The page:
The poor server appeared to be afraid of people. She had three tables. She would deliver a round of dishes and then go stand in front of the line waiting for the next round. Honey, it ain’t comin’ out right away. She dropped the check with dessert. She barely spoke 10 words. Poor thing, just terrified of everyone.
And the bussers, are made to wear these poly navy blazers and grey trousers. They must never get them cleaned because they all reek of b.o. and speed stick. Watch were you are pointing that armpit, fella!
The teaching chefs roamed around asking if everything was okay. But, you know, where to begin? I hate to confront when lunch has already gone on for an hour and a half and I just want to leave.
My husband wanted to excuse the food and service by saying that they are just students and that the cost is super cheap ($17.89 for two people including drinks). But seriously, if you want to donate to a charity, do so. I, myself, wanted lunch, and my money would have been so much better spent at the carts outside the WCI.
Great review Angelhair, you have a gift with descriptions. One should always be skeptical of anything that advertises on late night TV or during the Jerry Springer show.
Jennifer White, President, Western Culinary Institute says
For more than 20 years, Western Culinary Institute has served the Portland community as a culinary and hospitality education provider, combining the history and teachings of the world-renowned Le Cordon Bleu curriculum. The teaching methodology of the Le Cordon Bleu curriculum is to deliver information first through lecture and demonstration, then provide opportunities for hands-on practice.
Restaurant Bleu is a perfect example of this teaching methodology at work. Here, students interface with you – the customer – for the first time. At Restaurant Bleu, students are tested on their skills in a real life environment in front of real customers. This makes their learning experience at Restaurant Bleu extremely valuable. This also means that you – as a customer – and your feedback about your dining experience – are part of their learning process.
We appreciate your compliments along with your constructive feedback, and we encourage you to come to Restaurant Bleu to help our students learn. Every six weeks, a new class of students rotate through Restaurant Bleu. Offering each class of students the opportunity to serve our customers is the cornerstone of our educational process.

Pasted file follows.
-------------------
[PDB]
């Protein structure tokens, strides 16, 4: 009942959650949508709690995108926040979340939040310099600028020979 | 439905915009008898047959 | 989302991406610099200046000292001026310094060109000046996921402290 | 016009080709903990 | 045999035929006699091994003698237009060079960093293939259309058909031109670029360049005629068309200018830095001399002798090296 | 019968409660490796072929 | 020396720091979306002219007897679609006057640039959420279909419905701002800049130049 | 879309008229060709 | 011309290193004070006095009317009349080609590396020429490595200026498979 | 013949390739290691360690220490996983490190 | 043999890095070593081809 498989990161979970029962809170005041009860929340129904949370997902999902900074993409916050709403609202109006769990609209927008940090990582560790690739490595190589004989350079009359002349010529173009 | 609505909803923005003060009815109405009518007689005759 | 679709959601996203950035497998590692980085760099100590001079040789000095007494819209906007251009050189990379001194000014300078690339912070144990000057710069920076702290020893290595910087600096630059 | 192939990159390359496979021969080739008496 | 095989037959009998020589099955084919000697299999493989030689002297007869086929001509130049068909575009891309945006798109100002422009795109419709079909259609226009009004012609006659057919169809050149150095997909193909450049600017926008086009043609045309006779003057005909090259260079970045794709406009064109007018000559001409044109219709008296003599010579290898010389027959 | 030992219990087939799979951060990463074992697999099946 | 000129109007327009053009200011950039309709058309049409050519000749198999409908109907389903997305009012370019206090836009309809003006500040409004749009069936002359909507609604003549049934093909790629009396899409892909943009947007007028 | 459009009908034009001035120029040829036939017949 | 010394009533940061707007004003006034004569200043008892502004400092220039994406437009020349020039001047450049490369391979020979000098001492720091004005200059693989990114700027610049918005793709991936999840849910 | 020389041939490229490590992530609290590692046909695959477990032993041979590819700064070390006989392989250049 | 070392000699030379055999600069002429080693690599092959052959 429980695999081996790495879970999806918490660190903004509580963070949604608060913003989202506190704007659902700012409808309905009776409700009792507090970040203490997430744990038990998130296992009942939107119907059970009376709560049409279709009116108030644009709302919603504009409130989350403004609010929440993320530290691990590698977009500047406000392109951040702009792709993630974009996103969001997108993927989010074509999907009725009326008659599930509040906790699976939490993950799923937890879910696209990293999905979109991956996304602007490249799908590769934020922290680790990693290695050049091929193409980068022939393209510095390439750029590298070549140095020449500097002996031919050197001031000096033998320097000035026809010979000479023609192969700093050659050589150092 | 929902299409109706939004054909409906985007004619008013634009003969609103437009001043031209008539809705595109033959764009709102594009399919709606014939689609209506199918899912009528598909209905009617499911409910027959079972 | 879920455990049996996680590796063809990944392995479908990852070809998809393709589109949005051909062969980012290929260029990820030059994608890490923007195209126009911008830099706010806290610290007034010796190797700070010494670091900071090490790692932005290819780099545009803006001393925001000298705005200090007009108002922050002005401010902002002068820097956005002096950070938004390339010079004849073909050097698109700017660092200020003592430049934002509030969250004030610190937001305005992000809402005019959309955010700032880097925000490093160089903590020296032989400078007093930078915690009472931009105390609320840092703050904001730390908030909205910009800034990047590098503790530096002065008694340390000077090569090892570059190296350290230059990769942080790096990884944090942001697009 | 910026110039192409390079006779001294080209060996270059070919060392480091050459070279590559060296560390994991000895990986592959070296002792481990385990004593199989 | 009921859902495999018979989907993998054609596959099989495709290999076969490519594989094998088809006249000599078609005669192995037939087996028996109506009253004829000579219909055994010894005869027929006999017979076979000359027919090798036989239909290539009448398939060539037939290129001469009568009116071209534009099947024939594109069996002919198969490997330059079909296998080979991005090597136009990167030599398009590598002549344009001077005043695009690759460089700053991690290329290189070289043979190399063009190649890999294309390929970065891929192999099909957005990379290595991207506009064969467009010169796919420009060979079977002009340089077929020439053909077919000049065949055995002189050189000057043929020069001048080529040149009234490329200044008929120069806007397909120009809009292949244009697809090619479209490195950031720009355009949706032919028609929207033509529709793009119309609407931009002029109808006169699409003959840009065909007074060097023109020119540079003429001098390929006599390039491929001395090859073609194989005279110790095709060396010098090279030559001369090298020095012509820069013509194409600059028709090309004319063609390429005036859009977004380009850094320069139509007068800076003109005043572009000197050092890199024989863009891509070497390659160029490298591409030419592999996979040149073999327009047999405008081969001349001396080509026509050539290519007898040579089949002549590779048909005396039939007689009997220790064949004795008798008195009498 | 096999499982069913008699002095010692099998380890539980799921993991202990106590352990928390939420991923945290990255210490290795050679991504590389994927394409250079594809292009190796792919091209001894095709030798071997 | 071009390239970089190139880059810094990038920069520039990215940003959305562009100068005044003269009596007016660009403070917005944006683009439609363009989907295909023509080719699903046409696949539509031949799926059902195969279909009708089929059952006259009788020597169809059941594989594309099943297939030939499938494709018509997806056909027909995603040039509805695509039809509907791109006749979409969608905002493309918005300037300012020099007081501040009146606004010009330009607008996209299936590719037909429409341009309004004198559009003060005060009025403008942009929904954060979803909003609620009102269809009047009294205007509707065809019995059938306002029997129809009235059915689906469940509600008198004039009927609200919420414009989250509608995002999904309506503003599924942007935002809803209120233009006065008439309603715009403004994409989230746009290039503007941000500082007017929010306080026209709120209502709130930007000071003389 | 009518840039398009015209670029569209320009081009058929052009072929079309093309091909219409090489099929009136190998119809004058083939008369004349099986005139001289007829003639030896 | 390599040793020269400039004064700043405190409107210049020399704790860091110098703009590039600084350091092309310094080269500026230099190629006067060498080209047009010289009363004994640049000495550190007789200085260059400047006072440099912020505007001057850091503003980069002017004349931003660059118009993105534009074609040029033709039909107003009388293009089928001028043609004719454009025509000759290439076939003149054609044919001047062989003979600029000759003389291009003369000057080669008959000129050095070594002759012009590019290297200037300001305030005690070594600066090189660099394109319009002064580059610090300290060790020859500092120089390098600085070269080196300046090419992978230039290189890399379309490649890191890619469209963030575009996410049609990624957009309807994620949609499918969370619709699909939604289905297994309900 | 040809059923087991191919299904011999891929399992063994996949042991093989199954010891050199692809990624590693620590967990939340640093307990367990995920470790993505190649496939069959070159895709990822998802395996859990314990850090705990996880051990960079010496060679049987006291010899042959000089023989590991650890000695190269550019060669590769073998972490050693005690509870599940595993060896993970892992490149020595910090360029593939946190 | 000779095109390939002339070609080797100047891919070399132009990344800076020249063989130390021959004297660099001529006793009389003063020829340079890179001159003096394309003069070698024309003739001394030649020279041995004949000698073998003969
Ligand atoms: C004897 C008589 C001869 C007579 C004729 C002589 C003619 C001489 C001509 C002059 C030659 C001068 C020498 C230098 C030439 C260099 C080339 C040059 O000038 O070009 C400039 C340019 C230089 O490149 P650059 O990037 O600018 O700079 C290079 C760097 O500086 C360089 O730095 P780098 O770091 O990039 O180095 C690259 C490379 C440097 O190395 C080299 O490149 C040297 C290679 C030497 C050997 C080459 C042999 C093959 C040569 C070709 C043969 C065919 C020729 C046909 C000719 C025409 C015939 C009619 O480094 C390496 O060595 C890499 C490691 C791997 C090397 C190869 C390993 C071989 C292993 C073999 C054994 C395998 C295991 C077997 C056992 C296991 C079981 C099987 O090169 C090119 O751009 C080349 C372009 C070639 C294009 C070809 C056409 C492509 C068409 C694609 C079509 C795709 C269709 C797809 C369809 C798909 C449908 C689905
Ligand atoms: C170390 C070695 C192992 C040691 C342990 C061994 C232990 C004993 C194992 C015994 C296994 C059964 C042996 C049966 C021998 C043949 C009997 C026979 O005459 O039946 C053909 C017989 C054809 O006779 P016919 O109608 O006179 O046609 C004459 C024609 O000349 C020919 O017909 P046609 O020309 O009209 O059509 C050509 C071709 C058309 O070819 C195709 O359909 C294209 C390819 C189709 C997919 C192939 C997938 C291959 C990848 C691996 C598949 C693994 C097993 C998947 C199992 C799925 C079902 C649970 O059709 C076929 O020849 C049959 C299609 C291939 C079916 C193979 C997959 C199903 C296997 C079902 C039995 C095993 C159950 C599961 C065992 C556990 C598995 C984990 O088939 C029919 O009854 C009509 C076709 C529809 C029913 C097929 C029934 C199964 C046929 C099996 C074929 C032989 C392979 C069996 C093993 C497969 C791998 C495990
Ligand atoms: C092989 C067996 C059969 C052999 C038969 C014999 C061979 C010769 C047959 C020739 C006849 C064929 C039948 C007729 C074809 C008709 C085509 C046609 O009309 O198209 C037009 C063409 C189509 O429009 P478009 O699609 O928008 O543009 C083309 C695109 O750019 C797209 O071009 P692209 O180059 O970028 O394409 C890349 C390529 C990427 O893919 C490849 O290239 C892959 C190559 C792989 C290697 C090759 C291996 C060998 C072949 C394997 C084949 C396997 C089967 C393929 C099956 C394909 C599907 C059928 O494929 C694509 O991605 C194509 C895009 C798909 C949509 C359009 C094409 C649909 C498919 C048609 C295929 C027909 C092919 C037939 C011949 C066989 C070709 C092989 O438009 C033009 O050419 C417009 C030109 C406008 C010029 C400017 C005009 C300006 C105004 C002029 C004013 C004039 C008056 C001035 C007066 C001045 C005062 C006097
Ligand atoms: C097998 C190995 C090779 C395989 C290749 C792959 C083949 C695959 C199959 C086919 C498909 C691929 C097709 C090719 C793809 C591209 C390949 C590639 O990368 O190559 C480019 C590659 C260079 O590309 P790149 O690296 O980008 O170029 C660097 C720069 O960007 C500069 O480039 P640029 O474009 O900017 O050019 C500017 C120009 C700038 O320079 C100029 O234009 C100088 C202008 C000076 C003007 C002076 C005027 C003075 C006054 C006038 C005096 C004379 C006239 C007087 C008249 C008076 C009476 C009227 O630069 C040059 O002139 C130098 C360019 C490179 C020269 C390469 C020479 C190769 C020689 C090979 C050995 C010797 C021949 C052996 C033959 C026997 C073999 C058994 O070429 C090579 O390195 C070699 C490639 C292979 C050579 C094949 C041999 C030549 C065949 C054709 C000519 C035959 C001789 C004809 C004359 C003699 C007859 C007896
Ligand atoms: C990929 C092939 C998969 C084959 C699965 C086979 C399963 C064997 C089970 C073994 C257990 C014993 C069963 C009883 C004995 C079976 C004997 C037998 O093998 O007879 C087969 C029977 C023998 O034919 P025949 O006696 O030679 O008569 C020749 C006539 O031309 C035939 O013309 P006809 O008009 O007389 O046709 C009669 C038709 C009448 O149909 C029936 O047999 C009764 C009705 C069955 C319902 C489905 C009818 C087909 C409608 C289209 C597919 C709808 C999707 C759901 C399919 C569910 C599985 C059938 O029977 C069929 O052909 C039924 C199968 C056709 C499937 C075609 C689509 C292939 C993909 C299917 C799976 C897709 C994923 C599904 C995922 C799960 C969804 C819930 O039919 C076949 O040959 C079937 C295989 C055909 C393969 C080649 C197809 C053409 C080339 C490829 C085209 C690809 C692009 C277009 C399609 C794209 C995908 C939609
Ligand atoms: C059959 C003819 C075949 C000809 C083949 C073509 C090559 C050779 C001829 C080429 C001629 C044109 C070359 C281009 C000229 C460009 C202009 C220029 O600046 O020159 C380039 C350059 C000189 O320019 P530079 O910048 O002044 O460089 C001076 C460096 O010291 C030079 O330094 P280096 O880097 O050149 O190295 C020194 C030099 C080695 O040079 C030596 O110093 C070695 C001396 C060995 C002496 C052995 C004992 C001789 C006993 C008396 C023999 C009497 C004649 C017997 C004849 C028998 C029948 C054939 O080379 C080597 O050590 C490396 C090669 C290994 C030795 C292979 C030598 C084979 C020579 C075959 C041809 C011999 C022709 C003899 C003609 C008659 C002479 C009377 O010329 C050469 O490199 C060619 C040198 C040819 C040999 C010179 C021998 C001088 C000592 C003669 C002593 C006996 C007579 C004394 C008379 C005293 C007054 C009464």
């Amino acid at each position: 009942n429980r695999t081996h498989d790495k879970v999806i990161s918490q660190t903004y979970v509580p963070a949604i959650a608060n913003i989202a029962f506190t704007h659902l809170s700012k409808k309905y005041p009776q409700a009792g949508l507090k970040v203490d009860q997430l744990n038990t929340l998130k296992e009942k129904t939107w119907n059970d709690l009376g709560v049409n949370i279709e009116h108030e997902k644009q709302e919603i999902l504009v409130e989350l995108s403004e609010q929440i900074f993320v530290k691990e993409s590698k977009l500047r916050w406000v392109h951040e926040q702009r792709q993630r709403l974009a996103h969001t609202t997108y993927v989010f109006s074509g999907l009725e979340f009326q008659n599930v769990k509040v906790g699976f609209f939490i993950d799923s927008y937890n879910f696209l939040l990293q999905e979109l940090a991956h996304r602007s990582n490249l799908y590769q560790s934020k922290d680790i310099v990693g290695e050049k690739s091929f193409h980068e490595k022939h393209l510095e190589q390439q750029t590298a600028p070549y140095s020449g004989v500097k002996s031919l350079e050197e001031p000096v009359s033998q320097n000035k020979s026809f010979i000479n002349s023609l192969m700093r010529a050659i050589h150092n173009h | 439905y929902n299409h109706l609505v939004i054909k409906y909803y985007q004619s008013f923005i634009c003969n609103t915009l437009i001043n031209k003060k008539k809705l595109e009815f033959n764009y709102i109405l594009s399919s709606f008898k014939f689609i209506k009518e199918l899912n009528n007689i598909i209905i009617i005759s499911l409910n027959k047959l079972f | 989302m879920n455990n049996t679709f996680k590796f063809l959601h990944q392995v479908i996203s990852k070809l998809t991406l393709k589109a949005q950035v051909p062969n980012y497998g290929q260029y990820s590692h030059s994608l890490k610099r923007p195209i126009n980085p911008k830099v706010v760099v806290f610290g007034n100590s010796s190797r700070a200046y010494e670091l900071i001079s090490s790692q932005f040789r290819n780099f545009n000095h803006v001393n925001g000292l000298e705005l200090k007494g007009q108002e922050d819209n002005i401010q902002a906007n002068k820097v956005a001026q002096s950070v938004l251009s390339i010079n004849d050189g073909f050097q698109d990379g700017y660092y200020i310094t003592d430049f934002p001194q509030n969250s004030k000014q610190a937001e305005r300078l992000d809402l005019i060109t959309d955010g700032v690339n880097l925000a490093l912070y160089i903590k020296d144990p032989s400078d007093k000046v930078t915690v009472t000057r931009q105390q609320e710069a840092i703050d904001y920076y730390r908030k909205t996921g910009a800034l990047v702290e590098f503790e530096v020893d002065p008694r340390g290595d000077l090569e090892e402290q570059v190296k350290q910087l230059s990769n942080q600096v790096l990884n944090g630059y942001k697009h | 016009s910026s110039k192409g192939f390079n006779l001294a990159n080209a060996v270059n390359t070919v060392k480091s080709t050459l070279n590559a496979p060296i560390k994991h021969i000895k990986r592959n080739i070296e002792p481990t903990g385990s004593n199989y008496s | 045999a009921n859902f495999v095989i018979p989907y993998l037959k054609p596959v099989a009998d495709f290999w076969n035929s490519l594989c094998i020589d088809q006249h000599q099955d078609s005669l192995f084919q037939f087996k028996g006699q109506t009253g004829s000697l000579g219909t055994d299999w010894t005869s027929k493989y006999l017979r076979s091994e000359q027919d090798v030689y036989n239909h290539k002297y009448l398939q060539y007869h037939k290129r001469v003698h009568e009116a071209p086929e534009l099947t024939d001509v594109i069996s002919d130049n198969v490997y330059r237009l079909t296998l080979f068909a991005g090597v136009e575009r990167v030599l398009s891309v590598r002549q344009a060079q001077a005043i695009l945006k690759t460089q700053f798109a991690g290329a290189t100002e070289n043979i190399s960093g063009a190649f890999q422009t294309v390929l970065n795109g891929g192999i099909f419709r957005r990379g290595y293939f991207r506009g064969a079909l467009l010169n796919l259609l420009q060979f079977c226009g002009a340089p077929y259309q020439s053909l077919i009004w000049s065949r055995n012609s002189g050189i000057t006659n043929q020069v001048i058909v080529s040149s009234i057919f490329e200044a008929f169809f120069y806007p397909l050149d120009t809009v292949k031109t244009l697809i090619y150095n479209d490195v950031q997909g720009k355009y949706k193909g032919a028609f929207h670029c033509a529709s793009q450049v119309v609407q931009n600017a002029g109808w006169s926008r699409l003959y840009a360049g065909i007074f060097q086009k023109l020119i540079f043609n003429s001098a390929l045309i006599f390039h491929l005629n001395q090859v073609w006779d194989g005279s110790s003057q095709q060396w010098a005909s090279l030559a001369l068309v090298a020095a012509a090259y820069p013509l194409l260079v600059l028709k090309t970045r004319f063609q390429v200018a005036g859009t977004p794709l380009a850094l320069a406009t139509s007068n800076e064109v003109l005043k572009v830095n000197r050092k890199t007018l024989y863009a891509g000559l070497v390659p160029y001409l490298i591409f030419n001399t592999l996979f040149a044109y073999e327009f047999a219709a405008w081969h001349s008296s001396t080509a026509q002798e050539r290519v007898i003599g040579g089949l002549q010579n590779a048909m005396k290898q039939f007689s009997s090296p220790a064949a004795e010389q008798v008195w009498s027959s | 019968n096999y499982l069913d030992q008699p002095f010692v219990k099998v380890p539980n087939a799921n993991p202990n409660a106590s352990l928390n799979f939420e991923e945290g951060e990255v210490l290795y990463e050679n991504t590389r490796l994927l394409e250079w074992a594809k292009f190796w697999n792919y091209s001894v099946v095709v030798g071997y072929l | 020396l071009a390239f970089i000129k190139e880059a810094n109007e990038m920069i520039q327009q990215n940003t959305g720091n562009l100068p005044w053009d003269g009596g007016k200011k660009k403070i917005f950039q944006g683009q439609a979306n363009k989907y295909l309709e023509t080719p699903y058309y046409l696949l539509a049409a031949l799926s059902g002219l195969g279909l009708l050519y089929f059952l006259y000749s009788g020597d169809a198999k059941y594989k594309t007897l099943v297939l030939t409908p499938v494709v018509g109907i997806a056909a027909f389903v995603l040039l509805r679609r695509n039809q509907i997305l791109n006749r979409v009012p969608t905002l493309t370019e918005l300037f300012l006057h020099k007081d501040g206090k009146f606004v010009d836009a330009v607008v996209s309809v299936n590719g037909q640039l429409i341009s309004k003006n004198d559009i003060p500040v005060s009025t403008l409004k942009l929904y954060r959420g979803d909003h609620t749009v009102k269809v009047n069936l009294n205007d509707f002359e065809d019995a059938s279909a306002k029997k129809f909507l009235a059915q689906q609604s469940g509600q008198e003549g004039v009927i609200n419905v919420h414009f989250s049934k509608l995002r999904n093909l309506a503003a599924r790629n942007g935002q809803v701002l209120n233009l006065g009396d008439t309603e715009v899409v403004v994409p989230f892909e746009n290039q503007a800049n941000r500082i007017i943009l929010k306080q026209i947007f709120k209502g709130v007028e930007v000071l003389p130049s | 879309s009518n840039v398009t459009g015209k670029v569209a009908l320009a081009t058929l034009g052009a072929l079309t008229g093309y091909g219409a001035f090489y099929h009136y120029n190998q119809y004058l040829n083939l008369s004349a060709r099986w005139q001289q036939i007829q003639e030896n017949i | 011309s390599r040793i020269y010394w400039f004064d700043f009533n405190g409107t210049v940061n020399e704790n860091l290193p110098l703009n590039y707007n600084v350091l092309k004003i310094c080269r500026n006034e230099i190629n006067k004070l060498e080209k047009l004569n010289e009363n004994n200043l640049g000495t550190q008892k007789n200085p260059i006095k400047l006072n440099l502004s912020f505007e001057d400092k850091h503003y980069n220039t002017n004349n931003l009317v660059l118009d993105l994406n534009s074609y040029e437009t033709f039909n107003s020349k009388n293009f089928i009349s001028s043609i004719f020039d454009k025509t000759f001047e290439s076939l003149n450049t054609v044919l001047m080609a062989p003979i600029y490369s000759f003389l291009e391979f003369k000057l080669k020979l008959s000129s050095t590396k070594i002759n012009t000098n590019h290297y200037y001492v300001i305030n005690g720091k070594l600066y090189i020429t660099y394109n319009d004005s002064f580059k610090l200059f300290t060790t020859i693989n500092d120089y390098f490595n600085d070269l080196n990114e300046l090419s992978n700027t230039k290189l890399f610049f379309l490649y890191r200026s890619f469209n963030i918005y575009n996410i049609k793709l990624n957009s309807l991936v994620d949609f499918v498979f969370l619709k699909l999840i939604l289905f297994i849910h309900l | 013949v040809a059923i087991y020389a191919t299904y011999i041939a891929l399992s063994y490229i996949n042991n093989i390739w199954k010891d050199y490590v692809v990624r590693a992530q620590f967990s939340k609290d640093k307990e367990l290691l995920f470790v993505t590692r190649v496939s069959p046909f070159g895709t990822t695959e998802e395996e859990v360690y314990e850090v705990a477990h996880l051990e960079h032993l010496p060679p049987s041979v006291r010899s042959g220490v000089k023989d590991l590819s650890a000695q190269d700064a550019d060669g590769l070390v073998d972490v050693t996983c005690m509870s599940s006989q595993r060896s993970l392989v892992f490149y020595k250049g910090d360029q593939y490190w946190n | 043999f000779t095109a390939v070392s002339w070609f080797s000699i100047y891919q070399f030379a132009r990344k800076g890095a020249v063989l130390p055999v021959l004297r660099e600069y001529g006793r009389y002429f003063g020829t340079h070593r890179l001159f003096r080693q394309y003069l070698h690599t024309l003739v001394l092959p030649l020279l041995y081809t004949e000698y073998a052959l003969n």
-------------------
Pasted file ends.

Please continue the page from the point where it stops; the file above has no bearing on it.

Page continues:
Jennifer White, President
Western Culinary Institute
Thanks for the form letter, but your restaurant sucks and your students clearly have a lot to learn. If it is first and foremost a learning experience for your students, then perhaps you shouldn’t be charging for lousy food and even worse service. I was there a year ago and it sucked, and I have heard from everyone I know who has been in the last year that it still sucks.
Frankly, I have been to several culinary school restaurants and yours is far and away the worst. And no thanks, I won’t subject myself to another crappy meal with horrendous service at your establishment anytime in the near future.
I actually attended WCI a few years ago (before the school moved into its new location), and I used to love to take people to the school’s restaurant to dine. However, I think the fancy new digs are an inadequate attempt to obscure the fact that the quality of the food they’re serving to the public has declined significantly.
One of the most glaring problems is that the menus don’t really change from season to season; it’s difficult to dazzle with washed-out Sysco tomatoes in February. Also, I don’t know if this is still the case, but when I was a student, everyone had to endure two rotations in the front of the house: two weeks serving at lunch, and three at dinner. Frankly, there are just some people who should stay in the kitchen; cooking and serving are two completely different avocations, and I don’t think the experience of waiting tables increases empathy between the two camps more than it perpetuates a lousy experience for the victims in the dining room.
I understand that WCI is a profit-making enterprise just like any other business, but that motive seems to overshadow any sort of admissions standard; a misfit’s money is just as green as a scholastic star’s. The culinary arts program is billed as an accelerated 2-year program, so not only are the classes so packed to the gills that no one can really get the individual attention or valuable hands-on experience s/he needs, but the information is presented in a pretty dizzying way in order to keep up the pace.
I’ve eaten at the school’s restaurant once since its relocation, and that visit will be my last. WCI already got $30K of my money; I’m going to spend my food dollars elsewhere.